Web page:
Skip to main content

When We Struggle

I think probably one of the most consistent factors in the experience of any runner, in fact of any biker, swimmer, or athlete of any sort, is the struggle. It's inevitable, a rite of passage, a fact of life - and you could probably make the case that an athlete who never struggles probably isn't doing something right.

[Quick aside - it took me a long time to accept the moniker of "runner," but eventually it becomes a little absurd for someone who runs more days than they don't run to keep claiming they aren't a runner. But I still don't consider myself an athlete; I use the term here loosely.]

The past couple of weeks I have been struggling more than usual. I hit a perfect storm at the beginning of July: a family vacation (with all the overeating, overexerting, and under-sleeping that goes along with it), the first real heat of the Summer, and the steady strain of increased training miles. What's more, I have been plagued lately by blisters, nagging hip pain, and the diagnosis of a misaligned pelvis. As a result, I ran headlong into a slump of challenging runs and disappointing paces. I'm still working to get myself out of that slump, both physically and mentally. It's not easy with continued warm weather and a significant heatwave forecasted for this week. So I'm trying to work on giving myself a little grace, while also strengthening my resolve to learn from this experience.


No one really enjoys struggling. But that doesn't mean we don't choose it. There's something about the human condition that seems to require struggle for growth. We recognize that, and so we sometimes seek it out. Runners understand this perhaps as well as anyone. In fact we employ a specific word to refer to struggling with a purpose: Endurance.

We define our hobby as an Endurance sport. When we subject our friends and family to talk of pace and distance, hydration and nutrition, heat and sweat and pain - we're talking about Endurance. But the important factor that distinguishes a struggle as Endurance is choice. Choice is what differentiates Endurance from suffering. "To suffer" is passive, to be afflicted with hardship, to experience a struggle, to hurt. But "to Endure" is an active verb, a word with intentionality and purpose. We Endure because we see something greater in the struggle.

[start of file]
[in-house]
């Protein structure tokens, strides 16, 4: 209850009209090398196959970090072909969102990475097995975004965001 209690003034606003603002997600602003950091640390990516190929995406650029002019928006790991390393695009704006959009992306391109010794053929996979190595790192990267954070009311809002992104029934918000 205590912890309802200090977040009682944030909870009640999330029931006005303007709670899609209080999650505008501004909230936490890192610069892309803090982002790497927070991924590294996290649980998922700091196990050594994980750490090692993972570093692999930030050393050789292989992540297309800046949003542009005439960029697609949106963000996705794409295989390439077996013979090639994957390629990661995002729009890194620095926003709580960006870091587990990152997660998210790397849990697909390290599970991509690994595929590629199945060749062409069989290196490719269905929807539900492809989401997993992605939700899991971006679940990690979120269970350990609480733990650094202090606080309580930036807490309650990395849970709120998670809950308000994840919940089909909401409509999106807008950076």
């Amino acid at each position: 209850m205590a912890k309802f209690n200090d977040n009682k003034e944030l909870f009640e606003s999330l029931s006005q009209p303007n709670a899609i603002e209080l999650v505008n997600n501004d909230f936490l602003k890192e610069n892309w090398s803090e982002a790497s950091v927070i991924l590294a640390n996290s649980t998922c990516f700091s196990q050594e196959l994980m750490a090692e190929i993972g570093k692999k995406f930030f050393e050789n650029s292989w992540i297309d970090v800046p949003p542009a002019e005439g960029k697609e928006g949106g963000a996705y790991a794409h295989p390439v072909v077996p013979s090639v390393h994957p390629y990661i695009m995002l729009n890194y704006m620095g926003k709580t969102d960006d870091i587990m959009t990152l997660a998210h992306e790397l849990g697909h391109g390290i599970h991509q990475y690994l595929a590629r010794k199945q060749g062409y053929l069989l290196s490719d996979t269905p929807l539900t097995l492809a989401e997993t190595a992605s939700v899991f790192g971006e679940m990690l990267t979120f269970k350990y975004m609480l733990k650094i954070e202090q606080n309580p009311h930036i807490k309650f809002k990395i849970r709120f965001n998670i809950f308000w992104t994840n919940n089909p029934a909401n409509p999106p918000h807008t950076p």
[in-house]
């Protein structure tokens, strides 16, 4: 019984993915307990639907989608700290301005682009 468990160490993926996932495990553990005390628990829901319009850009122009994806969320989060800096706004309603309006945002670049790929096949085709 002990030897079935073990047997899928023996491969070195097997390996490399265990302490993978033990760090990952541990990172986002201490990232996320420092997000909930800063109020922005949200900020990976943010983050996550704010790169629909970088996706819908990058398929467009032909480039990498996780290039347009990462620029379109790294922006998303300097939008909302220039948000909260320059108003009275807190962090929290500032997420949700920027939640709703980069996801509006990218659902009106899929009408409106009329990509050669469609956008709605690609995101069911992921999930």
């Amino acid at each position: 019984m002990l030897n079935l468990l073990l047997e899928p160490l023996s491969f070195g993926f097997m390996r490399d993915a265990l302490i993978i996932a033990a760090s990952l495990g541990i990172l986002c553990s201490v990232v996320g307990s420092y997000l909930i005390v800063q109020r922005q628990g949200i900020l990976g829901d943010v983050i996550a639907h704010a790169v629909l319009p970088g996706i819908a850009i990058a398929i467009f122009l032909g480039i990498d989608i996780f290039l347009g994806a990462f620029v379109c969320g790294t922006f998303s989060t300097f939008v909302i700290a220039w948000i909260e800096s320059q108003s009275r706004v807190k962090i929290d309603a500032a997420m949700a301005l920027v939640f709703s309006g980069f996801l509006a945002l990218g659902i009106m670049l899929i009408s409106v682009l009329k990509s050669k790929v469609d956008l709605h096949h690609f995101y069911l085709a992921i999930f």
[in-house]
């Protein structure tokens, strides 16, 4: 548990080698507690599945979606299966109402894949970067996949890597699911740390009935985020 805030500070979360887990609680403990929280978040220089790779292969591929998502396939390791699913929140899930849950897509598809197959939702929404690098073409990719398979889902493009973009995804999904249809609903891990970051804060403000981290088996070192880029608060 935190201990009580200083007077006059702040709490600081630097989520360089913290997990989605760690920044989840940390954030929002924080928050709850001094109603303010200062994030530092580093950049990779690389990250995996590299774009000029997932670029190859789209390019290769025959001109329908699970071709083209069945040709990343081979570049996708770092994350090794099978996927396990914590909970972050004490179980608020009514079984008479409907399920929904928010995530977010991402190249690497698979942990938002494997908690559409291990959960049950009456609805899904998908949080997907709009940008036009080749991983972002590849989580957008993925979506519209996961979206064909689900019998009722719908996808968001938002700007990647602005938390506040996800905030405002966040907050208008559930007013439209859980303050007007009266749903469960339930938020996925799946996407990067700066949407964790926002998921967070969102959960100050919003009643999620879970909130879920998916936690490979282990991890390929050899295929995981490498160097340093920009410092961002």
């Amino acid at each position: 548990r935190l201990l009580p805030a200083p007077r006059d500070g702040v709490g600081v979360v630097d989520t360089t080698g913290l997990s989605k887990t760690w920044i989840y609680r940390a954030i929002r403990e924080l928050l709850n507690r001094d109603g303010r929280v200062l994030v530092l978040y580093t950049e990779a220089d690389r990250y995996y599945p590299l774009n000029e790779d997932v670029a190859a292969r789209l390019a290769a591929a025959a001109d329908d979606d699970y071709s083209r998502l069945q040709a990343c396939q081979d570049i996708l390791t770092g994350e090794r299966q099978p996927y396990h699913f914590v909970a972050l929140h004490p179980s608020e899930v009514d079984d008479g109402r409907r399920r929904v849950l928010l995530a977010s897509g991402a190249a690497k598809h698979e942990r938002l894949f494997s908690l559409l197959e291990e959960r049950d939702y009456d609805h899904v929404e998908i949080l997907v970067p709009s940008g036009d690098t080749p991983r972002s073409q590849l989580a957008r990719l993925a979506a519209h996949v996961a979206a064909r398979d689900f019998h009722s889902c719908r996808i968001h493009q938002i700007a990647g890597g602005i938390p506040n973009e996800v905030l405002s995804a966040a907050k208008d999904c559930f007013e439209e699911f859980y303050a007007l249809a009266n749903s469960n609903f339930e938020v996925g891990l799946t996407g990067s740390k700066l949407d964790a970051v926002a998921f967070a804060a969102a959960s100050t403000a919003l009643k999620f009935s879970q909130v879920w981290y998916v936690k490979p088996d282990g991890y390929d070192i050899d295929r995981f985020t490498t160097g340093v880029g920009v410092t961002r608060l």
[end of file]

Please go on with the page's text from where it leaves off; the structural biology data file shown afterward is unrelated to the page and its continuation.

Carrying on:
To Endure: to remain firm under suffering or misfortune without yielding.
The kids I run for, many of them suffer. They are born into a condition, a way of life they couldn't possibly have chosen, and one they can't see a way out of. Unsafe water, poor sanitation, malnutrition, child exploitation, hopelessness - these are the dangers facing kids in many communities across the globe. This is their struggle, their cause for suffering. And my reason for choosing to Endure. This is why #todayirun. This is why I've run 4 miles with a 40lb jerrycan on my shoulder. This is why I'm training for my 3rd marathon. This is why I hit the streets with a photo of a kid on my back. I choose this struggle to end theirs. I Endure so they don't have to suffer.


This is why I still have hope when things get hard. There is purpose in my struggle.

If you're interested in helping me spread hope by sponsoring a child, you can find one here. Or just reach out to me on facebook or instagram (or give me a call) - I'd be happy to talk more about child sponsorship.

Comments

Popular posts from this blog

My Battle Cry

In July 2017 I wrote my last post about running. I wrote of Goals and of Cost, of Declaration and Revolution. In the intervening months I carried a 40 lb jerrycan of water through the Global 6k for Water in Chicago. I trained for and ran my second Chicago Marathon, propelled onward by an overwhelming crowd of supporters. I welcomed my wife across her first marathon finish line, followed by my sister Tracy. But most importantly, with your help we raised over $10,000 for clean water - that's over 200 lives changed forever by a humble gift of $50, to bring them access to a clean, fresh well and end the cycle of hauling surface water carrying parasites and disease and risk of death. Those 200 lives were well worth every mile. But there's more to fight for.
Then came a season of recovery. Many of you haven't heard from me for over a year, because I didn't run a Marathon last year. But that doesn't mean I stopped moving. During the cool early months of 2018, I met weekl…

Why Child Sponsorship?

It's probably fairly safe to say that if you've gotten so far as to open my blog, you likely have an idea of why Child Sponsorship is important. You may know some of the facts, or you're just generally aware of the vast disparities in quality of life around the globe.  You may even have some internal gnawing that nudges you toward action. If that's the case, then I don't need to tell you the statistics and logistics of Child Sponsorship. I don't need to tell you why you should sponsor a child.
What I do feel an need to share is why my family has chosen to sponsor children. I make this distinction because Child Sponsorship is a commitment that people often enter into for very personal and important reasons. Though the what and the how are similar, the why is unique to you. And to us.
At the core, my wife and I sponsor two little boys, Victor and Omar, because we couldn't justify reserving the blessings in our lives for ourselves. 
When our first son was sti…